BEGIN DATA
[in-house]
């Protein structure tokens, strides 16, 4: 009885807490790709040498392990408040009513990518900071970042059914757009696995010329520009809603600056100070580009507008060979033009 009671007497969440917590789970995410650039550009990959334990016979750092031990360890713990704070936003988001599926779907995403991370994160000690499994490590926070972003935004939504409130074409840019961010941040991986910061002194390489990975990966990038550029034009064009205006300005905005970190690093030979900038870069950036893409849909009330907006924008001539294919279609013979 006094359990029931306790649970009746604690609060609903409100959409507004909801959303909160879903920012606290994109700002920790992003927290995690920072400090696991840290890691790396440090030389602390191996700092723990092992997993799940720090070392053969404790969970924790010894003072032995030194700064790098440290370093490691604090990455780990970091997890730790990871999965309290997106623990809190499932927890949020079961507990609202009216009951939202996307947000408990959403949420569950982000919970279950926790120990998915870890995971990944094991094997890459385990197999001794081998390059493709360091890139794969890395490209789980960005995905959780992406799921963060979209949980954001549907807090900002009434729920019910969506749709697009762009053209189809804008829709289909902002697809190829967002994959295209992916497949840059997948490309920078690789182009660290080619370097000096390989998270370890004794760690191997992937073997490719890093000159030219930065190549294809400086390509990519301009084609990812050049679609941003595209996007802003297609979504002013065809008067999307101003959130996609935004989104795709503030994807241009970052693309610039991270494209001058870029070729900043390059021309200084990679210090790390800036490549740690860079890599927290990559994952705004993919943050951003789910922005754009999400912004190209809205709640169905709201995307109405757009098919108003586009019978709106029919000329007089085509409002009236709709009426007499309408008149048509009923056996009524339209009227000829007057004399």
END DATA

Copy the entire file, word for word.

[in-house]
């Protein structure tokens, strides 16, 4: 009885807490790709040498392990408040009513990518900071970042059914757009696995010329520009809603600056100070580009507008060979033009 009671007497969440917590789970995410650039550009990959334990016979750092031990360890713990704070936003988001599926779907995403991370994160000690499994490590926070972003935004939504409130074409840019961010941040991986910061002194390489990975990966990038550029034009064009205006300005905005970190690093030979900038870069950036893409849909009330907006924008001539294919279609013979 006094359990029931306790649970009746604690609060609903409100959409507004909801959303909160879903920012606290994109700002920790992003927290995690920072400090696991840290890691790396440090030389602390191996700092723990092992997993799940720090070392053969404790969970924790010894003072032995030194700064790098440290370093490691604090990455780990970091997890730790990871999965309290997106623990809190499932927890949020079961507990609202009216009951939202996307947000408990959403949420569950982000919970279950926790120990998915870890995971990944094991094997890459385990197999001794081998390059493709360091890139794969890395490209789980960005995905959780992406799921963060979209949980954001549907807090900002009434729920019910969506749709697009762009053209189809804008829709289909902002697809190829967002994959295209992916497949840059997948490309920078690789182009660290080619370097000096390989998270370890004794760690191997992937073997490719890093000159030219930065190549294809400086390509990519301009084609990812050049679609941003595209996007802003297609979504002013065809008067999307101003959130996609935004989104795709503030994807241009970052693309610039991270494209001058870029070729900043390059021309200084990679210090790390800036490549740690860079890599927290990559994952705004993919943050951003789910922005754009999400912004190209809205709640169905709201995307109405757009098919108003586009019978709106029919000329007089085509409002009236709709009426007499309408008149048509009923056996009524339209009227000829007057004399």